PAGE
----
Great America closes Halloween attraction after mental health advocates protest

SANTA CLARA, Calif. -- A popular Halloween attraction at California's Great America and Knott's Berry Farm is shutting down after some took to social media calling the display "offensive."

The virtual reality attraction, which essentially focuses on a story line about a possessed patient running wild in a hospital, consists of strapping parkgoers into a chair before they are given VR goggles. If the game becomes too intense for them, customers can press the "panic button."

One person who took to social media was Kay Warren, wife of pastor and author Rick Warren, who lost his son to mental illness.

After receiving backlash from several mental health advocates and "loyal fans," park officials issued a statement saying the attraction has been removed.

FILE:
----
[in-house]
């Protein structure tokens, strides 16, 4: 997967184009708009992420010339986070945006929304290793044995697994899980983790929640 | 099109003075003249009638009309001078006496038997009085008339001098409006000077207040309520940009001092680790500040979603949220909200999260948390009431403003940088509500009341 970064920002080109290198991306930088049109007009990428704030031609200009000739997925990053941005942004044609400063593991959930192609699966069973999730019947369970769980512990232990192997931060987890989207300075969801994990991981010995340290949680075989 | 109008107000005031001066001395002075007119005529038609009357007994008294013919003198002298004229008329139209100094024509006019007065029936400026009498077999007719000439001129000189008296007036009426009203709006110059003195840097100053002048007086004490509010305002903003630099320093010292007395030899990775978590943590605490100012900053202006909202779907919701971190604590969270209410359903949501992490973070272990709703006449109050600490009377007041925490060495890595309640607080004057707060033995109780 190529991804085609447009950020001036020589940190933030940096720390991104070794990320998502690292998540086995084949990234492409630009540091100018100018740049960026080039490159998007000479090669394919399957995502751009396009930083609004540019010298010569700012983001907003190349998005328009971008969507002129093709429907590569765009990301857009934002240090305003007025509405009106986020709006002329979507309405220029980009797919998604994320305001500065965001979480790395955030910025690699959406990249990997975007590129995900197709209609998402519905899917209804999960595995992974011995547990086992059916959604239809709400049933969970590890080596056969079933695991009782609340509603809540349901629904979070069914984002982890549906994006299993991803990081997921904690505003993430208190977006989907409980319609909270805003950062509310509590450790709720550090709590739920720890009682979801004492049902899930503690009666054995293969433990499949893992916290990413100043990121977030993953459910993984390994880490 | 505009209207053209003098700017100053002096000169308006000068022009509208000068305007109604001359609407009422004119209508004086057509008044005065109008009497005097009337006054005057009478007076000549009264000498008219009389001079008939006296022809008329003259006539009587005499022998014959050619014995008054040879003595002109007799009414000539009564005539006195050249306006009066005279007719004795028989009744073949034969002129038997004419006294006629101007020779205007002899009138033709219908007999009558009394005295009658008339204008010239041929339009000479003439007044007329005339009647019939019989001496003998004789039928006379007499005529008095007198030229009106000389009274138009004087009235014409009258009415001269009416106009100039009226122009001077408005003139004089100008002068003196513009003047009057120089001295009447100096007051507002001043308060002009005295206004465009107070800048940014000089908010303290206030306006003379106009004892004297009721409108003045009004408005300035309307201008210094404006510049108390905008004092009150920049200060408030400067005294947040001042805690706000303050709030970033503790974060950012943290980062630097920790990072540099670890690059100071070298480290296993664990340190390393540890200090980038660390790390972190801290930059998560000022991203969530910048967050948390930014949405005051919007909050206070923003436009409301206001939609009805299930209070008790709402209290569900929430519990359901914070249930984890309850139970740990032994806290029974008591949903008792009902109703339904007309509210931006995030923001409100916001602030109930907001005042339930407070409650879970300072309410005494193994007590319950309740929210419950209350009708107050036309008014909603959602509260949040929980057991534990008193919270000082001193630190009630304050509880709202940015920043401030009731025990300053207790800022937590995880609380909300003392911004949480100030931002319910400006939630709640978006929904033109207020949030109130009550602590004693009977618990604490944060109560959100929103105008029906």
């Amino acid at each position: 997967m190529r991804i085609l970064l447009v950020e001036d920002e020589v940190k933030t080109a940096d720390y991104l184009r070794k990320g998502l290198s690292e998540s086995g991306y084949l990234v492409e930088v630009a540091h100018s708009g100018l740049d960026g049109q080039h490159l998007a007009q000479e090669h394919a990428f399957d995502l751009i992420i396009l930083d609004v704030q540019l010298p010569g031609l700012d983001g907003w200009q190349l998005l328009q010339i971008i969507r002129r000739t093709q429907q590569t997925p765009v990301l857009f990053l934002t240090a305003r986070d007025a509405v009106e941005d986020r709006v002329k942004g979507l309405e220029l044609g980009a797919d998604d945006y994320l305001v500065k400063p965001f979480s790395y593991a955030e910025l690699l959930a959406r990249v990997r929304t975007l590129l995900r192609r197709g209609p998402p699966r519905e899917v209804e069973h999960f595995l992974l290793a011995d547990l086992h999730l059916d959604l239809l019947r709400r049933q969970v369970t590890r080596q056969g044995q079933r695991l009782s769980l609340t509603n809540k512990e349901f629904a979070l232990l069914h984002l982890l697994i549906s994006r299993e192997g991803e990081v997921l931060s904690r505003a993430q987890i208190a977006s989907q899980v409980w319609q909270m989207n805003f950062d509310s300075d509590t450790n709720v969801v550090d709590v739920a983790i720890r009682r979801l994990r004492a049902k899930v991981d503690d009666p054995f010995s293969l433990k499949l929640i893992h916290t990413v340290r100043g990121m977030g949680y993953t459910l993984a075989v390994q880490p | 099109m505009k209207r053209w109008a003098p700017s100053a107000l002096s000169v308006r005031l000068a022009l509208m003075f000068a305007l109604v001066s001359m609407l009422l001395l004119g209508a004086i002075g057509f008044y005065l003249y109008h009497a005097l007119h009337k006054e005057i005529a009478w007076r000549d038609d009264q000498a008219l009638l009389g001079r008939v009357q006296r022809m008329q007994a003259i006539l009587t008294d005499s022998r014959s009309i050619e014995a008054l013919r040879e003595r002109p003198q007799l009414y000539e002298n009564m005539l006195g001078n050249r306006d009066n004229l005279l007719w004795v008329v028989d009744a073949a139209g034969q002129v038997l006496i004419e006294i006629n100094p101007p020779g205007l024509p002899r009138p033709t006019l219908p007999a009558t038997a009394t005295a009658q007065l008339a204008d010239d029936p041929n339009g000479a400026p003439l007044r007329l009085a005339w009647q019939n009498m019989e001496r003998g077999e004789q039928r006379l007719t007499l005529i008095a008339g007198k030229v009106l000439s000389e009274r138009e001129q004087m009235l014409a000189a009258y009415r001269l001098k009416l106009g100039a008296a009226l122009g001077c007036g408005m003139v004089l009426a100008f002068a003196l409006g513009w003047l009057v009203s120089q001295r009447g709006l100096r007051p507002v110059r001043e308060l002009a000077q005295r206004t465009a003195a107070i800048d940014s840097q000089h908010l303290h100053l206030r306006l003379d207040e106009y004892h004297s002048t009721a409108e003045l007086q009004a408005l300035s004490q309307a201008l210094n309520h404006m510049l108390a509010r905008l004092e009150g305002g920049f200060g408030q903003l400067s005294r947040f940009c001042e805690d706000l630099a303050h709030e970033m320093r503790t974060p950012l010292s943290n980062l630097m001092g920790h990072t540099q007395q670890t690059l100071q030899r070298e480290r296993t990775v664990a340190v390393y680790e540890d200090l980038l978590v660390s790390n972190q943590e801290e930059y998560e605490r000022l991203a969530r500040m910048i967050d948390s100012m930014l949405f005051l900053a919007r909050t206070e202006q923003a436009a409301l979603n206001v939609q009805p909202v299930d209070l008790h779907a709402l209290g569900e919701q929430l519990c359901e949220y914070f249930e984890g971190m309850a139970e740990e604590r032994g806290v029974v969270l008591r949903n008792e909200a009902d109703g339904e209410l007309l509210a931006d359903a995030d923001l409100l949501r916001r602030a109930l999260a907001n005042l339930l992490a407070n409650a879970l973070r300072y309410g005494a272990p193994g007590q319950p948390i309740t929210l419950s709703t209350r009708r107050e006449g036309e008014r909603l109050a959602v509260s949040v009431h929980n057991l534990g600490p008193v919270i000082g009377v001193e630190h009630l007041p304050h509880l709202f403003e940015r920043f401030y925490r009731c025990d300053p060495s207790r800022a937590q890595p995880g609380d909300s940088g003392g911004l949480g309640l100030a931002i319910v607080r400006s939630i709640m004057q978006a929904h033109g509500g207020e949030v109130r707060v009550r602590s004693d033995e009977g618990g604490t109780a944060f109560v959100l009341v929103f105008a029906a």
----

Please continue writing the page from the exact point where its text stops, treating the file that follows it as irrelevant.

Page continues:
The statement read: "California's Great America is proud of its popular annual Halloween Haunt event. For nine years we have delivered unique and immersive haunted experiences to our fans and loyal guests. Our evening attractions are designed to be edgy, and are aimed at an adult-only audience. Over the past week we have heard from a number of people expressing their concern that one of our temporary, Halloween attractions - FearVR - is hurtful to those who suffer from mental illnesses. Contrary to some traditional and social media accounts, the attraction's story and presentation were never intended to portray mental illness. As it is impossible to address both concerns and misconceptions in the Halloween timeframe, at this time we have decided to close the attraction."

After the announcement, Rick Warren tweeted his appreciation for the park's response.

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